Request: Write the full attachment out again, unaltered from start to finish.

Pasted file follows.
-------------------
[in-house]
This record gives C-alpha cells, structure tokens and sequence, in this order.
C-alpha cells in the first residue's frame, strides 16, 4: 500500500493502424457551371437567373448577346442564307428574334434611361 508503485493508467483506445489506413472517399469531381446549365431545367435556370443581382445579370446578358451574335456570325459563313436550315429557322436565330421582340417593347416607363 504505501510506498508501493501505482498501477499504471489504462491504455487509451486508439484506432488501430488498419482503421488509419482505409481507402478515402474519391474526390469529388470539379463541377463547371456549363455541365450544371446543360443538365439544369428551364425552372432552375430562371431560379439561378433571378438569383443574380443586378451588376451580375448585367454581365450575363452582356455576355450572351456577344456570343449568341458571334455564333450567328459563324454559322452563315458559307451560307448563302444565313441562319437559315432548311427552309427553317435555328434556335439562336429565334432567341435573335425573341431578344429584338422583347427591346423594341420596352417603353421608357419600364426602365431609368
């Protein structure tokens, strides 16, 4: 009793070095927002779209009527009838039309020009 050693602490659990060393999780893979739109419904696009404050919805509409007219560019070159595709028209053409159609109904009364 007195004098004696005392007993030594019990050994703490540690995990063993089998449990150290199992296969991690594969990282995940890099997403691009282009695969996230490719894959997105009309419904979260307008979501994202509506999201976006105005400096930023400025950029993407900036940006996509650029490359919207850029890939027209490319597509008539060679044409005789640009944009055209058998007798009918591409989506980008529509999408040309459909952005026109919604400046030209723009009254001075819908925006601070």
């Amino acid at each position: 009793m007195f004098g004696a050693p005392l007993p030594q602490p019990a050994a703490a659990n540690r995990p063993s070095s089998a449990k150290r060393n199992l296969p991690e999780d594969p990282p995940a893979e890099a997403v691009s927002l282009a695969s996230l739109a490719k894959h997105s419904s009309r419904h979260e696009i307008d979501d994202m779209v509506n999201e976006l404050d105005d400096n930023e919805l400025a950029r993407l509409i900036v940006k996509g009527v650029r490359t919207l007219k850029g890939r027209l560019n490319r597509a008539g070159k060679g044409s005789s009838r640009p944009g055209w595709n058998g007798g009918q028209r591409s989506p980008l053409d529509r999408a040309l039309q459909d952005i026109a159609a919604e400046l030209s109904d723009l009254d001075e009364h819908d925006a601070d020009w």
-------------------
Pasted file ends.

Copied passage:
[in-house]
This record gives C-alpha cells, structure tokens and sequence, in this order.
C-alpha cells in the first residue's frame, strides 16, 4: 500500500493502424457551371437567373448577346442564307428574334434611361 508503485493508467483506445489506413472517399469531381446549365431545367435556370443581382445579370446578358451574335456570325459563313436550315429557322436565330421582340417593347416607363 504505501510506498508501493501505482498501477499504471489504462491504455487509451486508439484506432488501430488498419482503421488509419482505409481507402478515402474519391474526390469529388470539379463541377463547371456549363455541365450544371446543360443538365439544369428551364425552372432552375430562371431560379439561378433571378438569383443574380443586378451588376451580375448585367454581365450575363452582356455576355450572351456577344456570343449568341458571334455564333450567328459563324454559322452563315458559307451560307448563302444565313441562319437559315432548311427552309427553317435555328434556335439562336429565334432567341435573335425573341431578344429584338422583347427591346423594341420596352417603353421608357419600364426602365431609368
């Protein structure tokens, strides 16, 4: 009793070095927002779209009527009838039309020009 050693602490659990060393999780893979739109419904696009404050919805509409007219560019070159595709028209053409159609109904009364 007195004098004696005392007993030594019990050994703490540690995990063993089998449990150290199992296969991690594969990282995940890099997403691009282009695969996230490719894959997105009309419904979260307008979501994202509506999201976006105005400096930023400025950029993407900036940006996509650029490359919207850029890939027209490319597509008539060679044409005789640009944009055209058998007798009918591409989506980008529509999408040309459909952005026109919604400046030209723009009254001075819908925006601070």
């Amino acid at each position: 009793m007195f004098g004696a050693p005392l007993p030594q602490p019990a050994a703490a659990n540690r995990p063993s070095s089998a449990k150290r060393n199992l296969p991690e999780d594969p990282p995940a893979e890099a997403v691009s927002l282009a695969s996230l739109a490719k894959h997105s419904s009309r419904h979260e696009i307008d979501d994202m779209v509506n999201e976006l404050d105005d400096n930023e919805l400025a950029r993407l509409i900036v940006k996509g009527v650029r490359t919207l007219k850029g890939r027209l560019n490319r597509a008539g070159k060679g044409s005789s009838r640009p944009g055209w595709n058998g007798g009918q028209r591409s989506p980008l053409d529509r999408a040309l039309q459909d952005i026109a159609a919604e400046l030209s109904d723009l009254d001075e009364h819908d925006a601070d020009w």